Climate Control and Comfort 

While warehouse management primarily concerns the workspace, it’s equally important to devote time and care to auxiliary spaces that complement operations. This need goes beyond appointing offices and conference rooms for management and team meetings. 

Managing climate control in warehouses creates several safety considerations. Some regions, such as cold storage, require accurate temperature control to safeguard goods like certain chemical mixtures or electronic goods. What about the workers in such areas? Does the warehouse offer proper PPE, such as gloves, to allow them to work in such regions without harm? 

Furthermore, considering ergonomics promotes the longevity and health of your workforce. Warehouse workers are particularly prone to cumulative trauma disorders like arthritis that occur when the human body forces itself into unnatural postures for extended times. Allow adequate space for workers to move and take stretch breaks. Offering onsite yoga might seem a bridge too far, but warehouse management might marvel at what it does for production numbers.

Finally, stories of pee bottles at Amazon warehouses created a PR nightmare. Restrooms should be readily accessible to staff, located at appropriate distances from workstations and cleaned and maintained regularly. Failure to do so creates serious public health risks and creates impossible working conditions for many.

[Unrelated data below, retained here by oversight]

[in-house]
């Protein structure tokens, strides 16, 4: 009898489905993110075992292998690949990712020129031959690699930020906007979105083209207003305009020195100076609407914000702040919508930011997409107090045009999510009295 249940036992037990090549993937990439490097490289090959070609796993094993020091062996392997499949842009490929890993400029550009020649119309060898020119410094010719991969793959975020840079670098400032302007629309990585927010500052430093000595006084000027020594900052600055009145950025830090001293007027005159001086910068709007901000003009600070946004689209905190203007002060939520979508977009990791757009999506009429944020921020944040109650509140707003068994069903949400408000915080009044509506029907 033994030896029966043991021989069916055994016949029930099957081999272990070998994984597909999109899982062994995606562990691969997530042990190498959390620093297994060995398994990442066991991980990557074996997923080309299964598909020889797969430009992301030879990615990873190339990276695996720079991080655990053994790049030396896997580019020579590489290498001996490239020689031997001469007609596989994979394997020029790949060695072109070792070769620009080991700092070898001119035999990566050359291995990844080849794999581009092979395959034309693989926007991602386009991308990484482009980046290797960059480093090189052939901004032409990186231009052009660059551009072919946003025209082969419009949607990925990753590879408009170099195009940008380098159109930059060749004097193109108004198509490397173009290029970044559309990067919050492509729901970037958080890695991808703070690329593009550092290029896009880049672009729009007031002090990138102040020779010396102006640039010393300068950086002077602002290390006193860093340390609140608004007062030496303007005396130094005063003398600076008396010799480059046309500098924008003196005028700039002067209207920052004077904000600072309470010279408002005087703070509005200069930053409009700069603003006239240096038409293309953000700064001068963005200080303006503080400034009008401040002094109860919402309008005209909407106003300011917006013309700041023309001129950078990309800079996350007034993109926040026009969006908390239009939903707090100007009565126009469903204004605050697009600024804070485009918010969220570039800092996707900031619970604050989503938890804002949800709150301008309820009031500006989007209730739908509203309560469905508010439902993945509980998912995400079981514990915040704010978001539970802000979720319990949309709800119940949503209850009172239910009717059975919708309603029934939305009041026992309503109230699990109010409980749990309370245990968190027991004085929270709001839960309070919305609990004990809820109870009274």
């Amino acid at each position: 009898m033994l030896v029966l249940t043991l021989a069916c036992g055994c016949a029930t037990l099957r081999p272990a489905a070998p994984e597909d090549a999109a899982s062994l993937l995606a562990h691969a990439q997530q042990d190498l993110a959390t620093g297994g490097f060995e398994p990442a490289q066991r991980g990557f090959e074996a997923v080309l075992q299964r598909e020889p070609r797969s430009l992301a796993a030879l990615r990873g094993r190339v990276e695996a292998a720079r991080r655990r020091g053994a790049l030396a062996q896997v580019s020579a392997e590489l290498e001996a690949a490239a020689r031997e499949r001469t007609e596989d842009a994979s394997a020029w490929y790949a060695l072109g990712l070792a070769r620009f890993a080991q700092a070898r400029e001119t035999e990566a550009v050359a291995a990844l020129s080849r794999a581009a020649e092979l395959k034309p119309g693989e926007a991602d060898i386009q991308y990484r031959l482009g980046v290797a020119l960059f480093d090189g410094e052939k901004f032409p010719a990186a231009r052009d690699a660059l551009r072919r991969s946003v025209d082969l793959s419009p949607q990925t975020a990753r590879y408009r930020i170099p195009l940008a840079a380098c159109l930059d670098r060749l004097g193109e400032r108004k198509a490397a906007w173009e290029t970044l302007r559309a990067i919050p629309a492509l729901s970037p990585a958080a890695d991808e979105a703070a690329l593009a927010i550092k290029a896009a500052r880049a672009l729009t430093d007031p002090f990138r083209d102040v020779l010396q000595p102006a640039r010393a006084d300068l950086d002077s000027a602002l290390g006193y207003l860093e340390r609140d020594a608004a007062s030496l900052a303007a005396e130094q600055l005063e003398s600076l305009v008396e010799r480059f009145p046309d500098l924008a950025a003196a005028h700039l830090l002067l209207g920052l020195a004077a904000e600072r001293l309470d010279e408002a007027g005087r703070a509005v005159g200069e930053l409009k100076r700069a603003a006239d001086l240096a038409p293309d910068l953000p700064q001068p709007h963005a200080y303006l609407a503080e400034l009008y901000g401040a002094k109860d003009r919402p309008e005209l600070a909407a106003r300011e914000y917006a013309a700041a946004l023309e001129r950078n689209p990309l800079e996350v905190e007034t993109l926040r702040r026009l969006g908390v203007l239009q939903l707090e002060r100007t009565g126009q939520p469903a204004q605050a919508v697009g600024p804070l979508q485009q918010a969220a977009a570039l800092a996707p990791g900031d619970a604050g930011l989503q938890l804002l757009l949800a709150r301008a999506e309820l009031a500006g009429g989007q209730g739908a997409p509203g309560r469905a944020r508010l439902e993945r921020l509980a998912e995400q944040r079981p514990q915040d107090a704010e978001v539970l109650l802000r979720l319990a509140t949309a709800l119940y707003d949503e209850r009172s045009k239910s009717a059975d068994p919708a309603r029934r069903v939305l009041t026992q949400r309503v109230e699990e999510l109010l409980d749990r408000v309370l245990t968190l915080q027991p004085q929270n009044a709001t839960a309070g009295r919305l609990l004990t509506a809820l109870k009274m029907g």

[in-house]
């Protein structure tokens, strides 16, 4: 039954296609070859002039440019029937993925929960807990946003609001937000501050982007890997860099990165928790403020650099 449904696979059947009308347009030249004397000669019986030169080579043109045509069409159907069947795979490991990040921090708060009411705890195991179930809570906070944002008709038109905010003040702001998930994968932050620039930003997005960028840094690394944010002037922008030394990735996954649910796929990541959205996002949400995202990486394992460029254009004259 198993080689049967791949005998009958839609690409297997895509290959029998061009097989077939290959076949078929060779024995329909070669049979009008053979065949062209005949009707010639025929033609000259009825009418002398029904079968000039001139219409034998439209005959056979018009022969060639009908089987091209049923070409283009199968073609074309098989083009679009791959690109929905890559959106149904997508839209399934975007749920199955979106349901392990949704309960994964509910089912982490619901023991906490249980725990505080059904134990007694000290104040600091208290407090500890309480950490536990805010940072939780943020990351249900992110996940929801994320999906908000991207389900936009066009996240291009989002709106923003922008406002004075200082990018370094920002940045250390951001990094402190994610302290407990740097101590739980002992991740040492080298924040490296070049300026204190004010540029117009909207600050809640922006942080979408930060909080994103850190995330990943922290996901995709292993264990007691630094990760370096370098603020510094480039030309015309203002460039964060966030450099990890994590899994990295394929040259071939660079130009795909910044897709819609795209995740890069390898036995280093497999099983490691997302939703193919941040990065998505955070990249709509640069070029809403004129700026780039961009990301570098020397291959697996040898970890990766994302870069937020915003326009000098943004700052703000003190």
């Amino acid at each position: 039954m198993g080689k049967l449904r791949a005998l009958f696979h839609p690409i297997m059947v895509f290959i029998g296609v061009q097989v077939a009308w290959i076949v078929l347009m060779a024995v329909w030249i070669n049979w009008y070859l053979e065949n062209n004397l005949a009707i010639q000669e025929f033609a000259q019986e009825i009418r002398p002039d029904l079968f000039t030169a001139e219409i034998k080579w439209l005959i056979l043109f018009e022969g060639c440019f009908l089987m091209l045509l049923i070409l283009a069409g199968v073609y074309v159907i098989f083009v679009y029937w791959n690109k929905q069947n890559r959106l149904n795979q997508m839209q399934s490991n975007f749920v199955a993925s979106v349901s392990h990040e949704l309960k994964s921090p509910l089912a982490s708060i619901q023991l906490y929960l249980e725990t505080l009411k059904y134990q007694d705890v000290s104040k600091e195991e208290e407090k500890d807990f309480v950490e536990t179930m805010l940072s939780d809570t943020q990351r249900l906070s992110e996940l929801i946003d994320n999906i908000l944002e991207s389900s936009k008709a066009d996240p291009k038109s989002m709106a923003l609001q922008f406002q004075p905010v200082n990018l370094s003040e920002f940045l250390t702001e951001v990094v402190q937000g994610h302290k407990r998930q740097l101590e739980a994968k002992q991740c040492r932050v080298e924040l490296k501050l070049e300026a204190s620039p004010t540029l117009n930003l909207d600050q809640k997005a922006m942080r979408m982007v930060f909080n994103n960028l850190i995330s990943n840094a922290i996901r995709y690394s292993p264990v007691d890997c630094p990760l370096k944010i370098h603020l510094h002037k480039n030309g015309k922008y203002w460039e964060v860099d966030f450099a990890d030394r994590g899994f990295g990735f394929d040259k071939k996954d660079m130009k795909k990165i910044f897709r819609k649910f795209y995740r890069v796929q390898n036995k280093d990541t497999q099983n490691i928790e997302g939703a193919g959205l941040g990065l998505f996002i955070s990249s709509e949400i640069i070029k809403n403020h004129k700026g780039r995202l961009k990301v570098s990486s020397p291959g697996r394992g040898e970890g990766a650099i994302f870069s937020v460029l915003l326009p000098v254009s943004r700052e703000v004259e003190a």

Data Analysis for Continued Improvements

Even the best WMS with integrated ERP won’t help leaders improve operations if they never schedule time to review the reports. Planning regular times for data analysis and review isn’t technically a physical design choice, but it can improve operational efficiency more than moving shelves or ordering an upgraded forklift. 

Furthermore, go beyond the data — talk to warehouse staff. There could be reasons for production lags of which management remains unaware. Small changes to daily procedures can make a huge difference, as can toxic supervisors. Something as seemingly minor as a reprimand for cellphone use when a worker has a sick child can spark resentment that affects an entire team’s productivity. Upper echelons may have no clue from examining numbers alone. 

Without workers, there is no warehouse, but more people leave bad bosses than jobs. Those who flee often cite a lack of communication and uncommunicative, secretive or inconsiderate behavior as prompting their resignation. Choose leadership roles with care and an eye for interpersonal skills over experience alone. 

Crucial Design Choices for Warehouse Efficiency 

The role of warehouses is to facilitate the efficient storage and delivery of goods from manufacturer to consumer. The right design eases the myriad operations involved in this system, creating a healthy workplace while delighting customers. 

Consider the eight elements above when making crucial design choices for warehouse efficiency. A little mindfulness goes a long way, whether improving an existing structure or starting a new warehouse from scratch.